The lifting of sanctions is only part of China’s plan, as they also need to ensure that Mnangagwa wins the free election that they are trying to orchestrate. For him to win during genuine, free elections, Mnangagwa will need to show the people that their lives have significantly improved since the fall of the old dictator. To do this, he will need China’s help. In 2015, China made up half of all foreign investment in Zimbabwe, and since the ascension of Mnangagwa, China has secured a key investment deal with him. Any movement on the part of the economy could improve the standard of living for many Zimbabweans. Current estimates for the unemployment rate are not at all clear, and range from 5% to 95% with all of the figures providing different definitions of unemployment. What is clear is that the majority of the population is not ‘formally’ employed. China’s $153m loan to build a new airport and parliament building could put many Zimbabweans to work, and dramatically improve the government’s popularity. China seems to have realised this, and has put a seven year grace period on the loan.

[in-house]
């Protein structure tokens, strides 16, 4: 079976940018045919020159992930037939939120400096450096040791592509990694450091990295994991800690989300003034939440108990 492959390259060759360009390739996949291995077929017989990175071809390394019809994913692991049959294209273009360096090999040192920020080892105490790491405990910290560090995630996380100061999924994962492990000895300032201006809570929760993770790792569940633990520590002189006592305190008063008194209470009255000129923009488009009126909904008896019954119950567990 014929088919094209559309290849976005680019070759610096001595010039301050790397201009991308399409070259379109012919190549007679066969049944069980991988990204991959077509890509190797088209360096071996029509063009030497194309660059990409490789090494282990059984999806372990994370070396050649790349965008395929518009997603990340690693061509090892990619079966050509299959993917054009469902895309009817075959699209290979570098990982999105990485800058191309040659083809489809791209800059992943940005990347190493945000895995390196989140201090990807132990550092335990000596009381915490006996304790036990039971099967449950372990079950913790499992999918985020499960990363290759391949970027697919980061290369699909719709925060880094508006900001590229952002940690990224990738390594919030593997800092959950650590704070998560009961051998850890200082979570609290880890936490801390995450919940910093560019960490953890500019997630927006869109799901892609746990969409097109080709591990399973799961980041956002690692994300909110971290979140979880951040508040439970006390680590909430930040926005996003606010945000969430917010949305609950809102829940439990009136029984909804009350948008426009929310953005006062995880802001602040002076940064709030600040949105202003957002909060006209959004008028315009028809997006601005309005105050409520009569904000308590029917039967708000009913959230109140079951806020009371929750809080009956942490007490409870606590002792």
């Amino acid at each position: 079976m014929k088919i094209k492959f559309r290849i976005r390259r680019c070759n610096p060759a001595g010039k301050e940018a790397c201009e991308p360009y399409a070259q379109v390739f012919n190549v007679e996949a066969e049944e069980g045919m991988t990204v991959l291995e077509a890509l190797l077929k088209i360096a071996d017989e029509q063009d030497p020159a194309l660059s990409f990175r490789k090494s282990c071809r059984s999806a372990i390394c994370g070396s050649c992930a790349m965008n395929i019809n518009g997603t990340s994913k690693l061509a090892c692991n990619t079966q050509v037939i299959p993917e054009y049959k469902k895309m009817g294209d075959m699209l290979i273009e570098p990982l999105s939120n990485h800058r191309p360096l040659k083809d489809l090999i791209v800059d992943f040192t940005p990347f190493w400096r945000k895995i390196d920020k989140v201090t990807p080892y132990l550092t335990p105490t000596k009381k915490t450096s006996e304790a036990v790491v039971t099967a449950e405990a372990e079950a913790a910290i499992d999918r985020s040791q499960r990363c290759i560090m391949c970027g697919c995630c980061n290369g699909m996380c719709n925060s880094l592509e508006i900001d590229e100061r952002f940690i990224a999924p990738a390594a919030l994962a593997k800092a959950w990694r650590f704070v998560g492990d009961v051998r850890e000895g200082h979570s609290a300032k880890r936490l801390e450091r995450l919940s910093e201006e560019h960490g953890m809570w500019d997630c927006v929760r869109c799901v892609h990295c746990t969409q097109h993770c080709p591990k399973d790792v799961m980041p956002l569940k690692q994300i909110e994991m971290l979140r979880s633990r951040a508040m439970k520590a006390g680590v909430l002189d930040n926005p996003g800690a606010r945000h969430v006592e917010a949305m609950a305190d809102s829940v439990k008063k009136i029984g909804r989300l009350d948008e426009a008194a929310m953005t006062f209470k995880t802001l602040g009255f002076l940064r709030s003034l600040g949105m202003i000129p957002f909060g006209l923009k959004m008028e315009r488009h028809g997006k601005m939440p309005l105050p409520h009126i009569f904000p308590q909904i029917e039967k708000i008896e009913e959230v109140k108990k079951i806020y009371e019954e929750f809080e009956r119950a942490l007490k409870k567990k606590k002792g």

Beijing may see one more potential benefit of investment in Zimbabwe, the adoption of the yuan. At the end of 2015, Finance Minister Patrick Chinamasa announced the official use of the currency in Zimbabwe. Chinese tourists can now pay for services in their own currency and Zimbabwe will pay back its now more than a billion dollars in low interest debt to China in the yuan. Average Zimbabweans rely on black market currency, such as the US Dollar or South African Rand, for day to day transactions, which means that not a lot has changed for them with since the adoption of the yuan. For China, this is an important step in further internationalizing its currency.